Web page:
How Do I Prove My Disability for My Long Term Disability Claim?
If you were injured or have a serious medical condition that prevents you from working and have a long term disability policy provided through your employer or by a private insurer, you may be eligible for long term disability benefits.
Your employer may be providing an ERISA long term disability insurance plan through providers such as Hartford, MetLife, Mutual of Omaha, or Guardian, so you should have coverage for long term disability benefits should you ever need it. Note that long term disability insurance is different from short term disability as well as Social Security Disability Income benefits.
If you believe you qualify for long term disability according to the provisions outlined in your policy, making a claim for long term disability may be helpful on your road to recovery. If you’re not sure if you qualify, it never hurts to reach out to a us here at Donahoe Kearney to get more information, especially if you have already filed a claim and it's been denied.
Disability insurance companies require that you be able to prove you are disabled. But what does that mean?
Proving your disability is an important part of a disability claim. Having someone with experience dealing with insurance companies can be very helpful because they will know what the insurance companies are looking for under the terms of your policy.
In order to prove your disability, most insurance companies will require your treating healthcare provider to give his or her opinion stating that you are disabled - so you have to know how your disability insurance policy defines disability - do they use your actual job duties or a more general occupational description, usually put out by the Department of Labor? Here again, having someone with experience communicating with healthcare providers is very helpful when attempting to get a disability claim approved or appealing a denial of benefits. The insurance company will split hairs on your disability - if you are able to do even a part of your previous profession, they may deny your claim. If you don't present objective medical evidence, they may deny your claim. Our experience with insurance companies is that sometimes they just deny your claim on its face to see if you will fight the decision.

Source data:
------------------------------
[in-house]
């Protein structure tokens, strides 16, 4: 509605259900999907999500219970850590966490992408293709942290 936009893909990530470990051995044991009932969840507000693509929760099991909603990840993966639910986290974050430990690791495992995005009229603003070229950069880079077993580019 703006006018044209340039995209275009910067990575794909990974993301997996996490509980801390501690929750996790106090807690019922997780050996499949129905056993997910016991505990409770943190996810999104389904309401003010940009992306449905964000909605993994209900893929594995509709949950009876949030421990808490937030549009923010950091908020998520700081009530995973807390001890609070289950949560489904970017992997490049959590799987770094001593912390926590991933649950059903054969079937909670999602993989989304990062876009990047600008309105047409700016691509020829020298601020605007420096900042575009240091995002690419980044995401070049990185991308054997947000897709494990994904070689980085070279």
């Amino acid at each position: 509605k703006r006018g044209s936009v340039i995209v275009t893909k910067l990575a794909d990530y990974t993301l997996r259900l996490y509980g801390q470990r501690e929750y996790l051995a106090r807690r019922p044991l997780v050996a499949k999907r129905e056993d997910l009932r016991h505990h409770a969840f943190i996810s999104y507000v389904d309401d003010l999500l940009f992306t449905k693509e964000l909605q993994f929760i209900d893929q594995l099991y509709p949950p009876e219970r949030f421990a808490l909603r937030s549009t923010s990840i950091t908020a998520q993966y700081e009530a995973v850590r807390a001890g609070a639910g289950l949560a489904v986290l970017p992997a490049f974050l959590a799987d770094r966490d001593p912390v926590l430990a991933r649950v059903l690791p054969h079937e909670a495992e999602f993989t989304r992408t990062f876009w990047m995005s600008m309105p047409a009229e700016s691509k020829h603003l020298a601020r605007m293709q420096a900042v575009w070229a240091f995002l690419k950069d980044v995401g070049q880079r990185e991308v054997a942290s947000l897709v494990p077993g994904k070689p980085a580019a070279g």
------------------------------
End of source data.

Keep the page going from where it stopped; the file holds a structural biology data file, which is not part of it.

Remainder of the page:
The big and critical difference between long term disability insurance plans and other types of insurance claims, such as car accidents, is that in car accident, work injury or medical malpractice cases, you have the opportunity for discovery if you have to file a lawsuit on the case, plus ample time to build the case, as well as appear in front of a judge or jury and make arguments. This is not true with long term disability insurance appeals - under ERISA you have only 180 days to appeal the denial, and if your appeal is denied, you must file a lawsuit in U.S. District Court (ERISA is a federal law). And there is no opportunity for discovery to add to or fix what you did not put in your appeal to the disability insurance company. A federal judge will decide your case based on what the insurance company had at the time it denied your appeal - this is also known as they administrative record, so it is critical to include everything in your appeal that can help your case.
If you can prove your disability and/or your healthcare provider indicates that you are disabled and cannot work, making a claim for long term disability may be helpful during your recovery. If you’re not sure whether your disability can be proven or if you don’t know how to talk to your healthcare provider about it, consider reaching out to us for more information.
Has Your Long Term Disability Claim Been Denied?
If your disability claim has been denied, and it is governed by ERISA, don't wait to call us at 202-393-3320. You only have 180 days to appeal your case, and you really should not try to go it alone. We will review your denial letter for free, and give you our opinion on the next steps you should take. Send your denial letter to us - scan it, take a picture of it, fax it, or drop it off.
Donahoe Kearney, LLP
1901 Pennsylvania Avenue NW Ste. 900
Washington, DC 20006